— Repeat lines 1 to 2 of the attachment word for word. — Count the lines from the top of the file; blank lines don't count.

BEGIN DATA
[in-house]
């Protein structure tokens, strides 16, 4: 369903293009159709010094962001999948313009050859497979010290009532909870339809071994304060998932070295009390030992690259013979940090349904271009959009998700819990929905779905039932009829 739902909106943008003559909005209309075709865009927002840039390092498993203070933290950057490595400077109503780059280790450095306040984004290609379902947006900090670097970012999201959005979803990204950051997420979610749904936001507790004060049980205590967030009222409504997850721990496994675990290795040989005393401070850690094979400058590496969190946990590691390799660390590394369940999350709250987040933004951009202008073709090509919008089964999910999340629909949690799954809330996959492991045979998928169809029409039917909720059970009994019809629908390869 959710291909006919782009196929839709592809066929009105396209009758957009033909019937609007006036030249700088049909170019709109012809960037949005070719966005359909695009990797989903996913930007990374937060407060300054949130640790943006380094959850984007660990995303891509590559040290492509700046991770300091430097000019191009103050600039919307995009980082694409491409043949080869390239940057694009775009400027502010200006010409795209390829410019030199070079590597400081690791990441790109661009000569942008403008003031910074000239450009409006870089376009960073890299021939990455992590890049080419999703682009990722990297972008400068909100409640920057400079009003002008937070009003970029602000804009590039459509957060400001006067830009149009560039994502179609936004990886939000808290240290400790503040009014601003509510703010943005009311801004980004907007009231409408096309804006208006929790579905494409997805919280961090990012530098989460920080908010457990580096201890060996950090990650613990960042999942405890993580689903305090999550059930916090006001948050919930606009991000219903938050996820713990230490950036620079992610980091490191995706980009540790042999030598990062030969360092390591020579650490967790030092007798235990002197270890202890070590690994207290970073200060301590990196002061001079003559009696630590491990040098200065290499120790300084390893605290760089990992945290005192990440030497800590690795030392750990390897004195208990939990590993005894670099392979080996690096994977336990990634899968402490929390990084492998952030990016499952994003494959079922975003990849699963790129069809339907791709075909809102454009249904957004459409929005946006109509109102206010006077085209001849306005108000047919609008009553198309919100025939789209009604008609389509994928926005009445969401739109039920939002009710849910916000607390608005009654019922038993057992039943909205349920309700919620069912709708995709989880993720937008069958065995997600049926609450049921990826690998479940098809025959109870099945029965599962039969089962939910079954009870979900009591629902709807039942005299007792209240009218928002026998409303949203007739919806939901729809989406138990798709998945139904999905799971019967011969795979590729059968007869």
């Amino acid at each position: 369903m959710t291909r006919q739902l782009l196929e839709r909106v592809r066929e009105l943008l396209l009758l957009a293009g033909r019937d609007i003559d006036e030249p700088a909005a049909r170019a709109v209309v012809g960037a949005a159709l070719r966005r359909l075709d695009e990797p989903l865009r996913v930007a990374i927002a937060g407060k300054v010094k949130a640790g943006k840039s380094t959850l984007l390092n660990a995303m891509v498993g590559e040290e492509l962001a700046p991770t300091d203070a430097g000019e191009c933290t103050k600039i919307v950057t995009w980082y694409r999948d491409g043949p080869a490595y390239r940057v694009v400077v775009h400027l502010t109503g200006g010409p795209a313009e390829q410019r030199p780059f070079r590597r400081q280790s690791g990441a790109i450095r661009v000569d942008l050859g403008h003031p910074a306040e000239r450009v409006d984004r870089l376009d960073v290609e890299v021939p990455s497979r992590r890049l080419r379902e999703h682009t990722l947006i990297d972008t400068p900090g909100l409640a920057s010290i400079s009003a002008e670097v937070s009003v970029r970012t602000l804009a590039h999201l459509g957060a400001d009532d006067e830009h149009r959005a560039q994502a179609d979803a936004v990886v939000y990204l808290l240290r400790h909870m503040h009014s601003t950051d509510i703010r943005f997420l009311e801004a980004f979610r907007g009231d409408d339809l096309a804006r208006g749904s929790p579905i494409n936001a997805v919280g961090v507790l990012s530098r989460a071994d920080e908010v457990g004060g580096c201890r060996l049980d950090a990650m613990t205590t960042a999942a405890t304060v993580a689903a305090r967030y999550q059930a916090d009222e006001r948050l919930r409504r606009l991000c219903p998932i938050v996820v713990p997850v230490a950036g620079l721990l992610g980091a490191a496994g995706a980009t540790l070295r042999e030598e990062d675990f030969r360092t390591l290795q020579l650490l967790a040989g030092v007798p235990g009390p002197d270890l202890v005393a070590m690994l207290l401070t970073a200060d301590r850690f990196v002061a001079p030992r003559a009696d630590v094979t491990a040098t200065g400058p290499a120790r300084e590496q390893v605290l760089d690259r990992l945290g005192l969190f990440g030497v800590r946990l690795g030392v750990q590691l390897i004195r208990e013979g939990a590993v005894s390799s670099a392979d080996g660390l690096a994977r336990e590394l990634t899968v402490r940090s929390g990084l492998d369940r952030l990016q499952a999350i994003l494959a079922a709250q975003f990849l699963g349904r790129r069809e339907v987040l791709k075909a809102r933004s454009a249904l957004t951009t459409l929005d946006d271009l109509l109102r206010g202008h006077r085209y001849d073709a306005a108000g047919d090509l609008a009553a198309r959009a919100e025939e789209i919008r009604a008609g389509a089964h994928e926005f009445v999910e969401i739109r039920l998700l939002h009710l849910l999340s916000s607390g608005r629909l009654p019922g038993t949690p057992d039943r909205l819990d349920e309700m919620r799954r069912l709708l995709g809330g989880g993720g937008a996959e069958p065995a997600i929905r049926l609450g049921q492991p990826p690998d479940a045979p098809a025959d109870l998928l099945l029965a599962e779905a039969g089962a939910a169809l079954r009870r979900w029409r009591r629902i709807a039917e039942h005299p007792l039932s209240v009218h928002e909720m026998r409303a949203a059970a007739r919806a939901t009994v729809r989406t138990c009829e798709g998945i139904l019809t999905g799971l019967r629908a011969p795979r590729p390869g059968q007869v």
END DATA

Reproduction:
[in-house]
């Protein structure tokens, strides 16, 4: 369903293009159709010094962001999948313009050859497979010290009532909870339809071994304060998932070295009390030992690259013979940090349904271009959009998700819990929905779905039932009829 739902909106943008003559909005209309075709865009927002840039390092498993203070933290950057490595400077109503780059280790450095306040984004290609379902947006900090670097970012999201959005979803990204950051997420979610749904936001507790004060049980205590967030009222409504997850721990496994675990290795040989005393401070850690094979400058590496969190946990590691390799660390590394369940999350709250987040933004951009202008073709090509919008089964999910999340629909949690799954809330996959492991045979998928169809029409039917909720059970009994019809629908390869 959710291909006919782009196929839709592809066929009105396209009758957009033909019937609007006036030249700088049909170019709109012809960037949005070719966005359909695009990797989903996913930007990374937060407060300054949130640790943006380094959850984007660990995303891509590559040290492509700046991770300091430097000019191009103050600039919307995009980082694409491409043949080869390239940057694009775009400027502010200006010409795209390829410019030199070079590597400081690791990441790109661009000569942008403008003031910074000239450009409006870089376009960073890299021939990455992590890049080419999703682009990722990297972008400068909100409640920057400079009003002008937070009003970029602000804009590039459509957060400001006067830009149009560039994502179609936004990886939000808290240290400790503040009014601003509510703010943005009311801004980004907007009231409408096309804006208006929790579905494409997805919280961090990012530098989460920080908010457990580096201890060996950090990650613990960042999942405890993580689903305090999550059930916090006001948050919930606009991000219903938050996820713990230490950036620079992610980091490191995706980009540790042999030598990062030969360092390591020579650490967790030092007798235990002197270890202890070590690994207290970073200060301590990196002061001079003559009696630590491990040098200065290499120790300084390893605290760089990992945290005192990440030497800590690795030392750990390897004195208990939990590993005894670099392979080996690096994977336990990634899968402490929390990084492998952030990016499952994003494959079922975003990849699963790129069809339907791709075909809102454009249904957004459409929005946006109509109102206010006077085209001849306005108000047919609008009553198309919100025939789209009604008609389509994928926005009445969401739109039920939002009710849910916000607390608005009654019922038993057992039943909205349920309700919620069912709708995709989880993720937008069958065995997600049926609450049921990826690998479940098809025959109870099945029965599962039969089962939910079954009870979900009591629902709807039942005299007792209240009218928002026998409303949203007739919806939901729809989406138990798709998945139904999905799971019967011969795979590729059968007869």